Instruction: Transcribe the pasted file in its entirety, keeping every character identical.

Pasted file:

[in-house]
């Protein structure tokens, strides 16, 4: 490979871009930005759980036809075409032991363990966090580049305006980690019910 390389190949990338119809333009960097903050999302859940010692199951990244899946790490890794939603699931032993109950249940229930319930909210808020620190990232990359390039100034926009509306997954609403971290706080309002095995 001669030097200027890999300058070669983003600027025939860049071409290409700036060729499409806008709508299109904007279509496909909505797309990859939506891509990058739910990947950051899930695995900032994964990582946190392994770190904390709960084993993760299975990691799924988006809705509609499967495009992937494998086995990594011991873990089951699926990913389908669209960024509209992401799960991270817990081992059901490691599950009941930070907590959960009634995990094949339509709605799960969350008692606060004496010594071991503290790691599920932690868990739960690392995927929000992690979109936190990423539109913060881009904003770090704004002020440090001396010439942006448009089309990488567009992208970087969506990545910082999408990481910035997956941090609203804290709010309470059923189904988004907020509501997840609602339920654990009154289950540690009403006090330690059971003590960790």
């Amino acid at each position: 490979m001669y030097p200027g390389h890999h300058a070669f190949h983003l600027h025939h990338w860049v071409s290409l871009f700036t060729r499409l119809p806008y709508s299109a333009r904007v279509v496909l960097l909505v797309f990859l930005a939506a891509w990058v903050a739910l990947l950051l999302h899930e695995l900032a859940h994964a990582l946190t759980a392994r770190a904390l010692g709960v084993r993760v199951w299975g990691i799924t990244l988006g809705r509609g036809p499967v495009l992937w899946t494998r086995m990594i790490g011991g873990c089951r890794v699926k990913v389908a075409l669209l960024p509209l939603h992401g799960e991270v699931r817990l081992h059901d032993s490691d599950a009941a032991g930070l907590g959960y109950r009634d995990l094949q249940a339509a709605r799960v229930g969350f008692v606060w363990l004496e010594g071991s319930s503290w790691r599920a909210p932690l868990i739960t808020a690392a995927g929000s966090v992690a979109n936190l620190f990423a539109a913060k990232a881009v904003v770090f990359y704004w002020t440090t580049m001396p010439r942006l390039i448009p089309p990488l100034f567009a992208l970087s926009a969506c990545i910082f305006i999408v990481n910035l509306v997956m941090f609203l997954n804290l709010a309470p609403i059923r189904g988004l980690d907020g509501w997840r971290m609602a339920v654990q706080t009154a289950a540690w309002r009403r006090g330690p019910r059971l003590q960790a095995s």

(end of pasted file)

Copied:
[in-house]
């Protein structure tokens, strides 16, 4: 490979871009930005759980036809075409032991363990966090580049305006980690019910 390389190949990338119809333009960097903050999302859940010692199951990244899946790490890794939603699931032993109950249940229930319930909210808020620190990232990359390039100034926009509306997954609403971290706080309002095995 001669030097200027890999300058070669983003600027025939860049071409290409700036060729499409806008709508299109904007279509496909909505797309990859939506891509990058739910990947950051899930695995900032994964990582946190392994770190904390709960084993993760299975990691799924988006809705509609499967495009992937494998086995990594011991873990089951699926990913389908669209960024509209992401799960991270817990081992059901490691599950009941930070907590959960009634995990094949339509709605799960969350008692606060004496010594071991503290790691599920932690868990739960690392995927929000992690979109936190990423539109913060881009904003770090704004002020440090001396010439942006448009089309990488567009992208970087969506990545910082999408990481910035997956941090609203804290709010309470059923189904988004907020509501997840609602339920654990009154289950540690009403006090330690059971003590960790």
């Amino acid at each position: 490979m001669y030097p200027g390389h890999h300058a070669f190949h983003l600027h025939h990338w860049v071409s290409l871009f700036t060729r499409l119809p806008y709508s299109a333009r904007v279509v496909l960097l909505v797309f990859l930005a939506a891509w990058v903050a739910l990947l950051l999302h899930e695995l900032a859940h994964a990582l946190t759980a392994r770190a904390l010692g709960v084993r993760v199951w299975g990691i799924t990244l988006g809705r509609g036809p499967v495009l992937w899946t494998r086995m990594i790490g011991g873990c089951r890794v699926k990913v389908a075409l669209l960024p509209l939603h992401g799960e991270v699931r817990l081992h059901d032993s490691d599950a009941a032991g930070l907590g959960y109950r009634d995990l094949q249940a339509a709605r799960v229930g969350f008692v606060w363990l004496e010594g071991s319930s503290w790691r599920a909210p932690l868990i739960t808020a690392a995927g929000s966090v992690a979109n936190l620190f990423a539109a913060k990232a881009v904003v770090f990359y704004w002020t440090t580049m001396p010439r942006l390039i448009p089309p990488l100034f567009a992208l970087s926009a969506c990545i910082f305006i999408v990481n910035l509306v997956m941090f609203l997954n804290l709010a309470p609403i059923r189904g988004l980690d907020g509501w997840r971290m609602a339920v654990q706080t009154a289950a540690w309002r009403r006090g330690p019910r059971l003590q960790a095995s």